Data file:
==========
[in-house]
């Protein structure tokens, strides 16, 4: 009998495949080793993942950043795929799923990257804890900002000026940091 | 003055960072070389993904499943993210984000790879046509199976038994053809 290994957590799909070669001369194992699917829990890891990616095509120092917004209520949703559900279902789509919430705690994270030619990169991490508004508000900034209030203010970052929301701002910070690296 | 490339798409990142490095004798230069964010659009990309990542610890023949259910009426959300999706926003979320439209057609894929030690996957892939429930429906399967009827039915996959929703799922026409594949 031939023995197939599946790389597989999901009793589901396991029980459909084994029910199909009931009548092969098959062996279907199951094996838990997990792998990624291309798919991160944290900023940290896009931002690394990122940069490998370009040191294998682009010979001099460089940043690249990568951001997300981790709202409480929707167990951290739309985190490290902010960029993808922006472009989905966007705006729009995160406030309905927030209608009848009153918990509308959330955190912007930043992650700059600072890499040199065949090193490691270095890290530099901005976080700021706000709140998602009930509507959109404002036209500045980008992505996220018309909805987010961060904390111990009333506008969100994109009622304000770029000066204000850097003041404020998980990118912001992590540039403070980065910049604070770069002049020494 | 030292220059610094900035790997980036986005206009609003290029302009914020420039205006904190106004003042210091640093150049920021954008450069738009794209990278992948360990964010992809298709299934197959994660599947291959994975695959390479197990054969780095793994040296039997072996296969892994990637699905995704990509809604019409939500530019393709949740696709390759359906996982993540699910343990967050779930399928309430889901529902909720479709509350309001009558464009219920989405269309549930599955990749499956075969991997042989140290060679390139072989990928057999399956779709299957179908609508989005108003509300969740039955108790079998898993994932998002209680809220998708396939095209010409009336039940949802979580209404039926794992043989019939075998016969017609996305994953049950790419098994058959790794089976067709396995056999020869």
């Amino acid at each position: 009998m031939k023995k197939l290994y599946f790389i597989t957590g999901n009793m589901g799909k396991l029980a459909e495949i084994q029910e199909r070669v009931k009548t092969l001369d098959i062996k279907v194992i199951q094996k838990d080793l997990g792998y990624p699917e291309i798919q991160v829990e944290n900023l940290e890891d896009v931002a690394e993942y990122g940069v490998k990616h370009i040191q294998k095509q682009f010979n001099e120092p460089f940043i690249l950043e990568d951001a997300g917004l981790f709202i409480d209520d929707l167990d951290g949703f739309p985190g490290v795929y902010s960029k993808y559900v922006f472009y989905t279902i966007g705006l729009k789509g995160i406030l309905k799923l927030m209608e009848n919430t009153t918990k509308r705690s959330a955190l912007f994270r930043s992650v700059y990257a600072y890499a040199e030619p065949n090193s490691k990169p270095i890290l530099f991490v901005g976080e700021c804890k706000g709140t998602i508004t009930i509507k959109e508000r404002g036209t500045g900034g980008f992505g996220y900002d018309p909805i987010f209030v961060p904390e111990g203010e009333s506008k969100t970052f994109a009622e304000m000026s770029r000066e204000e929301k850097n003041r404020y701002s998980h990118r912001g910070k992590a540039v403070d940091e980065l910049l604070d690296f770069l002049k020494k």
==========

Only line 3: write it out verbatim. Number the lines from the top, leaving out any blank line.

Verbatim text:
């Amino acid at each position: 009998m031939k023995k197939l290994y599946f790389i597989t957590g999901n009793m589901g799909k396991l029980a459909e495949i084994q029910e199909r070669v009931k009548t092969l001369d098959i062996k279907v194992i199951q094996k838990d080793l997990g792998y990624p699917e291309i798919q991160v829990e944290n900023l940290e890891d896009v931002a690394e993942y990122g940069v490998k990616h370009i040191q294998k095509q682009f010979n001099e120092p460089f940043i690249l950043e990568d951001a997300g917004l981790f709202i409480d209520d929707l167990d951290g949703f739309p985190g490290v795929y902010s960029k993808y559900v922006f472009y989905t279902i966007g705006l729009k789509g995160i406030l309905k799923l927030m209608e009848n919430t009153t918990k509308r705690s959330a955190l912007f994270r930043s992650v700059y990257a600072y890499a040199e030619p065949n090193s490691k990169p270095i890290l530099f991490v901005g976080e700021c804890k706000g709140t998602i508004t009930i509507k959109e508000r404002g036209t500045g900034g980008f992505g996220y900002d018309p909805i987010f209030v961060p904390e111990g203010e009333s506008k969100t970052f994109a009622e304000m000026s770029r000066e204000e929301k850097n003041r404020y701002s998980h990118r912001g910070k992590a540039v403070d940091e980065l910049l604070d690296f770069l002049k020494k």